The interviewer and interviewee then began handicapping the election for the next pope, with an eye toward guessing how likely it would be that the next pope would not be such a stick-in-the-mud and finally realize that all 265 of his predecessors were wrong about not ordaining women. Folks, I don’t have any inside information on this, but I’ll bet it’s extremely unlikely. As a non-Catholic, I don’t really think it’s appropriate for me to take a position on this — so I don’t — but I find it hard to believe that very many of the Cardinals would think that the Church should change a position they’ve held for nearly 2,000 years to satisfy a relatively recent, secular ideology (feminism). Plus — correct me if I’m wrong — I’d be surprised if many non-American Catholics are strongly arguing for ordination of women. (Americans make up only about a twentieth of Catholics worldwide.)

The question is, why do the (American) media think that this is what John Paul’s papacy is “most noted” for? Why do they think he is more noted for taking the same position as two millenia of predecessors rather than the things he did that were different, such as opposing Communism (not an issue for the first 1,800 or so years), traveling the world to promote the faith (not possible for the first 1,900 years or so), repudiating and asking forgiveness for 1,500 years of Church-sponsored antisemitism, and solidifying the Vatican’s position as a strictly spiritual, rather than temporal authority. (OK, so this last one maybe hasn’t changed much since 1870 — but still.)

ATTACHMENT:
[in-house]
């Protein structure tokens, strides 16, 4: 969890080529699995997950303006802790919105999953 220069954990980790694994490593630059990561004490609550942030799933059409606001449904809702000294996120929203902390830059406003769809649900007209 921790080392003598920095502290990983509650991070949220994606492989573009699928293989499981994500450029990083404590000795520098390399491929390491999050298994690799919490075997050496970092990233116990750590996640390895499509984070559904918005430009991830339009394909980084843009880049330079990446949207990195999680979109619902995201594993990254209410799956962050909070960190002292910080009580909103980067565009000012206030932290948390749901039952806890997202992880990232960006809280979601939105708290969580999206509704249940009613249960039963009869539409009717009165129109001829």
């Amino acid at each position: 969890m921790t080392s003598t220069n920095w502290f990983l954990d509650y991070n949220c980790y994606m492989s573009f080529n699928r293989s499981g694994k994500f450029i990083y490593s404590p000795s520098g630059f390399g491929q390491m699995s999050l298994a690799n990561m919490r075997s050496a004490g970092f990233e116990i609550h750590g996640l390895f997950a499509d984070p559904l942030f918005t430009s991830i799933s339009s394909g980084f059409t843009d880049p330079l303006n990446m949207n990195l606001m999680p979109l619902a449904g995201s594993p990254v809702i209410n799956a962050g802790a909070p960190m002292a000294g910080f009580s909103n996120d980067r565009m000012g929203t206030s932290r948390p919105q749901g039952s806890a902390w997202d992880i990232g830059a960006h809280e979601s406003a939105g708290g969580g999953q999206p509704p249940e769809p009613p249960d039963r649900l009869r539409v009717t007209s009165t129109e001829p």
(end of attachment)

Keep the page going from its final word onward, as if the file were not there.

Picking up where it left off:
The answer, I think, is that whatever their family background, nearly everybody in the media is non-religious. Nearly everyone believes that abortion, birth control, and feminism are right. Most of them live their lives on that basisAnd they are professionals, and see everything through the lens of professionalism. Women can be reporters, so why not priests? It’s just another educated profession, right? They can’t imagine a world in which reasonable people disagree with those propositions, so when educated, nice, and apparantly reasonable people do disagree with the media folks on these things, that is immediately what they find to be “most notable.” It’s notable because they can’t comprehend how someone could think that way. Their field of view is their own lives here and now, not — even when reporting on a Pope — the relevant, in this case, 1,973-year history and the doctrines and views of a billion-member church. To them, when a pope disagrees with modern liberal views, it really is like “man bites dog.”


PowerLine has a particularly telling example here. Apparently, the New York Times couldn’t find a supporter of John Paul II on short notice. That should give you an idea of how narrow their world is.


Read the comments. There are some good points made there. “Romy” gives some more informed answers to the title question and gives a non-American example of advocacy for female ordination, and “JPE” points out that relative to Vatican II’s “liberal” reforms, John Paul II could be considered differentiated relative to the recent past as “conservative.” In response to this, I’ll only point out that Vatican II obviously didn’t sanction ordaining women, or they’d have been doing it long before John Paul II took office. Also, in relations with the Jews (I know, not a high-profile issue to all), John Paul II took things in the same direction as Vatican II, only quite a bit further.


Michelle Malkin has an extensive list of other silly, misinformed, and/or rude things TV networks and newspapers have said in covering this issue. She also links to a post on the Democratic Underground which calls for praying that the Bush dies soon also.